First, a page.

‘I do not mind that he has his own friends,’ she said aloud, ‘but why choose those men in particular? That the old tsar is dead does not make Muscovy a safe place for Englishmen.’

She had no desire to make a return visit to that distant land, and had thought Rob was of the same mind. Had her assumption been wrong? Was their recent happiness an illusion? Did he mean to leave her at his first opportunity and sail off to new adventures?

What made matters worse for Rosamond was that she understood the lure of exploration and discovery, the desire to see and experience new things. She was as curious about the world as her husband was, but as a woman she had far fewer opportunities to indulge that curiosity.

Abruptly, she stood and returned to her exercises. She had repeated the movements of her deadly pavane dozens of times during the past hour, honing her skill, training her muscles to obey without conscious command. Now she reached for the new lynx-lined cloak she had left draped over a chair and flung it around her shoulders. The hem was weighted. Should anyone ask, this had been done to make it hang correctly, but the reality was even more practical. As any skilled swordsman knew, a cloak could be used as a weapon.

It could also conceal one. Rosamond sheathed one of her daggers in a purpose-sewn pocket on the inside of the cloak. The other blade customarily lodged in her right boot, but it was difficult to reach her foot when she was wearing a farthingale and voluminous skirts. The process of extracting that blade from its sheath was neither smooth nor unobtrusive. Returning it was just as difficult, frustrating her to the point where she had been tempted to hack the interfering fabric to bits. Better in future to suspend the second weapon from her waist, she decided, in place of her pomander ball or feather fan, but for the nonce she kept it in her hand.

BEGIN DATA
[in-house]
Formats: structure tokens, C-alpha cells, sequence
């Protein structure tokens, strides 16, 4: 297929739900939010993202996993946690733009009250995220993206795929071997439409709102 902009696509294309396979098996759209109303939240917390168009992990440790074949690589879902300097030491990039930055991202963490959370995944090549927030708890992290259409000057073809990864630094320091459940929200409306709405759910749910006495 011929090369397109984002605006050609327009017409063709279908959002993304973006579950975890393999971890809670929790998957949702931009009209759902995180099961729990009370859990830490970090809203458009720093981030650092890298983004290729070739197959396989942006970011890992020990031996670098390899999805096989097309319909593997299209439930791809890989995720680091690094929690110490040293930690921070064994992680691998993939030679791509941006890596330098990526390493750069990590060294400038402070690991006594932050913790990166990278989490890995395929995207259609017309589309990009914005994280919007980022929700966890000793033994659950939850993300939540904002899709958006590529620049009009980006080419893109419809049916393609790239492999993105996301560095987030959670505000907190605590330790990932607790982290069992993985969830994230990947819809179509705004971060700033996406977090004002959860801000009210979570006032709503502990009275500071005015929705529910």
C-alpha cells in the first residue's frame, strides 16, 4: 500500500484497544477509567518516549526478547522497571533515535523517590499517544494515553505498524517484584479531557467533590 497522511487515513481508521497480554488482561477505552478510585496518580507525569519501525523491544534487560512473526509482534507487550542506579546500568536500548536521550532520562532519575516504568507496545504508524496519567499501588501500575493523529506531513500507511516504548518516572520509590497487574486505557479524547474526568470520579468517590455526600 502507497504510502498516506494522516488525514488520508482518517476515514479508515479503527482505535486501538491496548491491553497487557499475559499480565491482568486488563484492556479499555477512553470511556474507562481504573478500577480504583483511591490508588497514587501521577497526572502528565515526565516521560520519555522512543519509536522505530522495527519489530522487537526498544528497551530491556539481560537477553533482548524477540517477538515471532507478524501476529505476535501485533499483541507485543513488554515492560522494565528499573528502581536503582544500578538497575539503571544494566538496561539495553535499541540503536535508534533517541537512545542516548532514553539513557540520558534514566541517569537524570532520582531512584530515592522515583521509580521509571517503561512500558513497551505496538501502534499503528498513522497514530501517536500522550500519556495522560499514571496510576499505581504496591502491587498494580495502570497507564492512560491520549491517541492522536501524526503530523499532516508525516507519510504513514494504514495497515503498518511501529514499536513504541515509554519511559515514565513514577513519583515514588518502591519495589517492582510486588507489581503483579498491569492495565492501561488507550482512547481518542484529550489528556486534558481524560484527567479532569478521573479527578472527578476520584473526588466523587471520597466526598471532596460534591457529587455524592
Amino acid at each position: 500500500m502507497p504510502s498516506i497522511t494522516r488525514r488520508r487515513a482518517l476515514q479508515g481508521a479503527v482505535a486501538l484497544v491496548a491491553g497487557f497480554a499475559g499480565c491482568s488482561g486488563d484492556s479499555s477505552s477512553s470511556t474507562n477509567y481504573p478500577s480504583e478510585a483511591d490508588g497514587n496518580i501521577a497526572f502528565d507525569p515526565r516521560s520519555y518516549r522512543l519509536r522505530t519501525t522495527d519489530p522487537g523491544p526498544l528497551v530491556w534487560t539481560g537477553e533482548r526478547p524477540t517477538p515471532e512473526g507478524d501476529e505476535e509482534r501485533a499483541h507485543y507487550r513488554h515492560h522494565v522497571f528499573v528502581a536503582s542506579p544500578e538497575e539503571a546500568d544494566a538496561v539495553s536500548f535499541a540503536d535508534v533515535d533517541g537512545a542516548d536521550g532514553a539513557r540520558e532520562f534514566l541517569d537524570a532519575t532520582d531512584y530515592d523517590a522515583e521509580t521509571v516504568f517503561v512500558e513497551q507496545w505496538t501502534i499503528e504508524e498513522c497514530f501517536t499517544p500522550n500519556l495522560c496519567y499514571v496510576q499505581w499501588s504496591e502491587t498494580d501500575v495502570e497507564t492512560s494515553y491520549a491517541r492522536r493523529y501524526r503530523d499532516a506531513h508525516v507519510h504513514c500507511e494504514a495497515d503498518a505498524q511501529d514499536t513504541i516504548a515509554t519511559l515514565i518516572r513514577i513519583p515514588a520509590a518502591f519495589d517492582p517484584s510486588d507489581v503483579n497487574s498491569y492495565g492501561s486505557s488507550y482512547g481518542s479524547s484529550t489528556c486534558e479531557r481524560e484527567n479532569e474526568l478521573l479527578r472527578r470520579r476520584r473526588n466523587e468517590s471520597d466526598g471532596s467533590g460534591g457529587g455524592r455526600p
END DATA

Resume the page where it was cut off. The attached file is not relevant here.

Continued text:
During the earlier session, she had concentrated on stabbing with precision while wearing bulky, tightly laced clothing. Now she strode to the far end of the gallery to practice throwing her knives. She lifted a portrait of the queen from the wall and set it out of the way. Behind it lay a much-scarred wood panel.

The same knives she had just used for stabbing were balanced for throwing. The boot blade in her hand flew through the air to imbed itself in the wainscoting with an audible thump. It was followed a moment later by the second knife. Rosamond’s aim was true, pleasing her, but there had been a moment’s delay before the second blade slid free of the pocket inside the cloak. Even such a brief hesitation might prove fatal if she found herself face-to-face with a deadly enemy.

Mindful of her need to increase the speed with which she could draw that dagger, she repeated the exercise and again encountered an infinitesimal check in the smooth movement of her weapon. The situation was not as dire as the struggle to reach her boot sheath had been, but the source of the problem was the same – too much fabric in her way.

Annoyed, Rosamond flung the cloak knife for the third time without her usual care. It went wildly astray, the blade nicking the edge of a picture frame before tumbling to the floor. Wincing, she swore under her breath and went to examine the dagger for damage. She was angry with herself for giving in to that burst of temper. Strong emotion of any kind gave one’s opponent the advantage. So said Master Rocco Bonetti, the finest teacher of swordplay in all of England.

Praise for the Mistress Rosamund Jaffrey series:

“This meticulously researched, cleverly plotted story has plenty of twists and wonderfully colorful characters and will appeal to all historical-mystery fans”
Booklist on Murder in a Cornish Alehouse

“This novel is as much a spy thriller as a historical mystery. The author’s detailed knowledge of the time period is evident as she interweaves historical figures with her fictional characters. An exciting final twist ties the two story lines together. Rosamond is a feisty, fiercely independent, and very likable protagonist. Recommended for fans of Emerson’s previous series as well as for readers of Fiona Buckley, Karen Harper, and Amanda Carmack.”
Library Journal on Murder in the Queen’s Wardrobe

Visit our website for more information on this series.